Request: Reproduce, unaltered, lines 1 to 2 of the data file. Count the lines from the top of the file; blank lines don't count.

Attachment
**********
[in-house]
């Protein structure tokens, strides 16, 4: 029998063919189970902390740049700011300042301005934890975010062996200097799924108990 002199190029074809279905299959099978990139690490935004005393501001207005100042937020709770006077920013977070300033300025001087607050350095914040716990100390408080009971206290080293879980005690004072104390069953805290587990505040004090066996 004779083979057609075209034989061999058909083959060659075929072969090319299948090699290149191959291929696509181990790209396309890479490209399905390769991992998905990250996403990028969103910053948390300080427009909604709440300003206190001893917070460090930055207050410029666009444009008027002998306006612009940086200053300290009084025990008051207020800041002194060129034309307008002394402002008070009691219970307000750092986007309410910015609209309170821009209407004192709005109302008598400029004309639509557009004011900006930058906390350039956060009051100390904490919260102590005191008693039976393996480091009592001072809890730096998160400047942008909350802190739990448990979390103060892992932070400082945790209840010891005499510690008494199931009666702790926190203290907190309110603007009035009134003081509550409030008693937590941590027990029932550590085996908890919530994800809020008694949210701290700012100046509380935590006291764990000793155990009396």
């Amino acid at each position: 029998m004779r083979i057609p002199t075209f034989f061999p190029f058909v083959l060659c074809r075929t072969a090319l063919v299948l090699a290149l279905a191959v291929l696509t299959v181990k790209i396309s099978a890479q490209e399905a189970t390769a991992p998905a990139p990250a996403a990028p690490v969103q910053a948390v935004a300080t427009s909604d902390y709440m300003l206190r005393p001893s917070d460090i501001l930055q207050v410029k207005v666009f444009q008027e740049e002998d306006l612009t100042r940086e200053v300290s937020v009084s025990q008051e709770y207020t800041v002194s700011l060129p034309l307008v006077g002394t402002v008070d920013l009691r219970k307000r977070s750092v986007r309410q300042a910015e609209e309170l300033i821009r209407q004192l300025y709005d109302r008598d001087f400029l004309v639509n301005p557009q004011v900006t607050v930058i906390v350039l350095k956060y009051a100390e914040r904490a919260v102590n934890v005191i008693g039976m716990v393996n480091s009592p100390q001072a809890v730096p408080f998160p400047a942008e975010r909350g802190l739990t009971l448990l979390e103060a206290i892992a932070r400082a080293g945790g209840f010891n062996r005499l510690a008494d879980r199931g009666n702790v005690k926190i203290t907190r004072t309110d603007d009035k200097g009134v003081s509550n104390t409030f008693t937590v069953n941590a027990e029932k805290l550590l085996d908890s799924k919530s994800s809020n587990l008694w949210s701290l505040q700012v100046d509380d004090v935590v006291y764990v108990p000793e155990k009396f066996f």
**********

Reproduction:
[in-house]
């Protein structure tokens, strides 16, 4: 029998063919189970902390740049700011300042301005934890975010062996200097799924108990 002199190029074809279905299959099978990139690490935004005393501001207005100042937020709770006077920013977070300033300025001087607050350095914040716990100390408080009971206290080293879980005690004072104390069953805290587990505040004090066996 004779083979057609075209034989061999058909083959060659075929072969090319299948090699290149191959291929696509181990790209396309890479490209399905390769991992998905990250996403990028969103910053948390300080427009909604709440300003206190001893917070460090930055207050410029666009444009008027002998306006612009940086200053300290009084025990008051207020800041002194060129034309307008002394402002008070009691219970307000750092986007309410910015609209309170821009209407004192709005109302008598400029004309639509557009004011900006930058906390350039956060009051100390904490919260102590005191008693039976393996480091009592001072809890730096998160400047942008909350802190739990448990979390103060892992932070400082945790209840010891005499510690008494199931009666702790926190203290907190309110603007009035009134003081509550409030008693937590941590027990029932550590085996908890919530994800809020008694949210701290700012100046509380935590006291764990000793155990009396």